The Oldest College Newspaper in Pennsylvania

The Lafayette

The Oldest College Newspaper in Pennsylvania

The Lafayette

The Oldest College Newspaper in Pennsylvania

The Lafayette

College students’ salvation?: Mixed reactions to President Biden’s plan to forgive student debt

Biden announced the student loan forgiveness program with the backdrop of broader economic concerns (Photo courtesy of Associated Press)

On Aug. 24, President Joe Biden announced his plan to reduce debt for countless current and former college students who utilized federal loans. The new program has been met with mixed reactions from experts, everyday citizens and politicians across the political spectrum.

The new program would, among other policies, cancel up to $20,000 for students whose income falls below a $125,000 income threshold. For college students who meet the income threshold without earning a Pell Grant, the debt relief is still $10,000. In addition, students utilizing payments would be required to spend no more than five percent of their monthly discretionary income on loans, a reduction from the prior 10 percent. Loan balances for those with $12,000 or less in balances will be forgiven after 10 years rather than 20 years. Borrowers currently employed by non-profits, the military or the government on a local, tribal, state or federal level may be eligible to have all of their loans forgiven through the Public Service Loan Forgiveness Program up through Oct. 31, 2022.

Reactions to this monumental new policy, which could affect up to 43 million borrowers, were divided. Some Democratic politicians and other left-leaning individuals praised the bill, with Senator Elizabeth Warren, D-Mass., calling it “historic” in an interview with USA Today.

“This is America saying that our people, even people who don’t have a lot of money, are an investment,” Warren said. “We’re just going to keep on investing.”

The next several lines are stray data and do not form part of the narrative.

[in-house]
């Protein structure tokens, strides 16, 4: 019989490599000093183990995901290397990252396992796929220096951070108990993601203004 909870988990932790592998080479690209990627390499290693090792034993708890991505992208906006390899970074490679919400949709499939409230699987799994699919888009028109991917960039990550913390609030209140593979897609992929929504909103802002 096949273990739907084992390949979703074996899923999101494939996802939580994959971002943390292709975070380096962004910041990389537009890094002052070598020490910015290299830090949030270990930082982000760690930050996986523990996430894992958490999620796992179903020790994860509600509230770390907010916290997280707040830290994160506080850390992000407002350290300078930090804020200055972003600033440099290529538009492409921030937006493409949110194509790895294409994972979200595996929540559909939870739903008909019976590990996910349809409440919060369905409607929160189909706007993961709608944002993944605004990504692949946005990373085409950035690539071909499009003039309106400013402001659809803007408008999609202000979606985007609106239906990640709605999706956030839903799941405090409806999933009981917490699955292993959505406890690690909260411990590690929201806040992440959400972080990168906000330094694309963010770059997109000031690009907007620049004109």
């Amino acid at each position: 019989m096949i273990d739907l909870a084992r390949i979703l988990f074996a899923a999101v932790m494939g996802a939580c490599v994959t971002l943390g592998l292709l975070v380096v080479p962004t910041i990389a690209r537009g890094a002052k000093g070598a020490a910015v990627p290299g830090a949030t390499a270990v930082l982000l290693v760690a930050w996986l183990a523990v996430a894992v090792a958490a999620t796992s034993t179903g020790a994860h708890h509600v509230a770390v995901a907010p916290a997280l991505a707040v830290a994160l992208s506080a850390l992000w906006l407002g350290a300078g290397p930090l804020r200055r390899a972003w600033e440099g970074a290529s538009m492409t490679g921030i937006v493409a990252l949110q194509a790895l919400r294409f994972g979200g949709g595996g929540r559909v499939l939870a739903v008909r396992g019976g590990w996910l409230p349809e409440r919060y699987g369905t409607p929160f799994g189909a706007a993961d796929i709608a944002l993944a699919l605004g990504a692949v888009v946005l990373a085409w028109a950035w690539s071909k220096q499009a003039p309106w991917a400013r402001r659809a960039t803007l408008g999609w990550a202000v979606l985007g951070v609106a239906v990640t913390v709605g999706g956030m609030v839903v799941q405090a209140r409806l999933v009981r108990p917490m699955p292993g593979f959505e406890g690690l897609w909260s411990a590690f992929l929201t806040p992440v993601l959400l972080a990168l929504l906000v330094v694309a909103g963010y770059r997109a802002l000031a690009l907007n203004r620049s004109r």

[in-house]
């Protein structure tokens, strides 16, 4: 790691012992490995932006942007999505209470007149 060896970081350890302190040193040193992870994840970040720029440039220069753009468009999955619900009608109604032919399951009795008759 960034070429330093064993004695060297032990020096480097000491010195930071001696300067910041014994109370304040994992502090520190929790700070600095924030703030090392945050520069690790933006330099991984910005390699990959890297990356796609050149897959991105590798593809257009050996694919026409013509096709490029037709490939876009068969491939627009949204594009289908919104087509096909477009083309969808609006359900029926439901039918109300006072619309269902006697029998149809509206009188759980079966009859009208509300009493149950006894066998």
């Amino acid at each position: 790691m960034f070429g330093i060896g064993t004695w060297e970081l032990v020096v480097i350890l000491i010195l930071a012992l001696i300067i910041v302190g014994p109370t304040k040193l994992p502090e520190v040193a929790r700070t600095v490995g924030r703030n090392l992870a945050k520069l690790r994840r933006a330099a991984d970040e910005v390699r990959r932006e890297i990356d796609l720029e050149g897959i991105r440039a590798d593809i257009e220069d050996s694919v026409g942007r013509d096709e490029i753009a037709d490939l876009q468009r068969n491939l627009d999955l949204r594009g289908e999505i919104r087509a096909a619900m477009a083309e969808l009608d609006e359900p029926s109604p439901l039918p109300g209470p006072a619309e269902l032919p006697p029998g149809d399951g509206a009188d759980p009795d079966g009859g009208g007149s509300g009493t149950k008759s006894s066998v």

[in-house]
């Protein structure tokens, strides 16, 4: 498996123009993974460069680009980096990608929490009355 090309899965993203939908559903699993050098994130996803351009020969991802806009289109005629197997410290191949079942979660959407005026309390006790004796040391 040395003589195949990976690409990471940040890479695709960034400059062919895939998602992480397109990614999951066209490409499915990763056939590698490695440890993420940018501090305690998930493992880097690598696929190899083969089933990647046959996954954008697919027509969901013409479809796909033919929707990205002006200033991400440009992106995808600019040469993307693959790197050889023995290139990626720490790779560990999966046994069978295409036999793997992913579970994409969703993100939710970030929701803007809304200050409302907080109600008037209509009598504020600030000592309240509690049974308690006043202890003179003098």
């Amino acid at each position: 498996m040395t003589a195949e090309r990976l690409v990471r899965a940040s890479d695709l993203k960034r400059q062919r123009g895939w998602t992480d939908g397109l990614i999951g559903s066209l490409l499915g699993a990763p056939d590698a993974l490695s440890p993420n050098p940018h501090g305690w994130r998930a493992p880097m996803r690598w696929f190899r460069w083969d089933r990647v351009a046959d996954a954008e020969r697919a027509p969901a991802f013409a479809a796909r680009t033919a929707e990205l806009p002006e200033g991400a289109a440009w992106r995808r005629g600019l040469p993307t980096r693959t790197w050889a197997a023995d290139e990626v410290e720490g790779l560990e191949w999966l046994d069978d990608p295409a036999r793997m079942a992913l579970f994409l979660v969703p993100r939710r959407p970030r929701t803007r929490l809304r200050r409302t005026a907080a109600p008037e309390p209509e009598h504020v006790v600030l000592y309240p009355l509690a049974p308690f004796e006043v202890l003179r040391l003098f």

However, many Republican politicians, and even several Democratic officials, voiced their displeasure with the new federal policy. Lisa Scheller, the Republican candidate for Pennsylvania’s 7th Congressional District, of which Lafayette College is a part, wrote on Twitter that the program would work to the benefit of the wealthy.

Joe Biden announced that PA working families will be forced to pay off the debts of doctorate degree elites. Whether it be gas, groceries, or taxes to subsidize those making 6 figure salaries, our working families are paying more and can’t afford the Biden-Wild agenda,” Scheller wrote.

A spokesman for Scheller sent an identical statement in an email.

Democratic Rep. Susan Wild (PA-7), whom Scheller is challenging, wrote in an email that forgiving student loans would not remedy “predatory interest rates, compounding of interest, and unnecessarily complicated loan structures,” pointing to her Simplifying Student Loans Act as a better solution for relief. According to an Aug. 9, 2022 press release, the Simplifying Student Loans Act proposes a restructuring of the federal student loan repayment system.

Deja Jackson ’23 had a similar tone to that of Wild.

“I think it’s better that we address the new issue of affordability of college rather than cancel student debt,” Jackson wrote in an email.

Despite some negative views on the impact of the new student debt forgiveness plan, at least one study has shown that debt forgiveness will have little effect on the national economy. According to one Goldman Sachs study, President Biden’s debt forgiveness plan, which in total would discharge about $400 billion in student loan balances and other monthly payments, would only have a “small” effect on both government spending as well as on inflation.

Economics Professor Amy Guisinger wrote in an email that while inflation is one of the most dire issues current affecting the Federal Reserve, recent events would lessen the immediate impact on the American economy’s inflation caused by the new federal debt relief.

“Because of the student loan pause (one of the COVID relief efforts), many people are not currently making loan payments, which means the immediate effect on inflation would be small,” Guisinger wrote. “It is possible that the medium-term effects could also be minimal, as the program is forgiveness of a loan that would have been paid out over many years rather than an immediate injection of cash (like the stimulus checks).”

Under the new plan, the pause on federal student loan payments has been extended to Dec. 31, 2022. This will be the seventh and final extension of the student loan payment pause since it was implemented under former President Donald Trump.

Trebor Maitin ’24 contributed to reporting.

Editor’s note 9/2/2022: A previous version of this article stated that a spokesman for Scheller did not respond to a request for comment. This article has been updated to reflect that a response was emailed, albeit not in time for publication.

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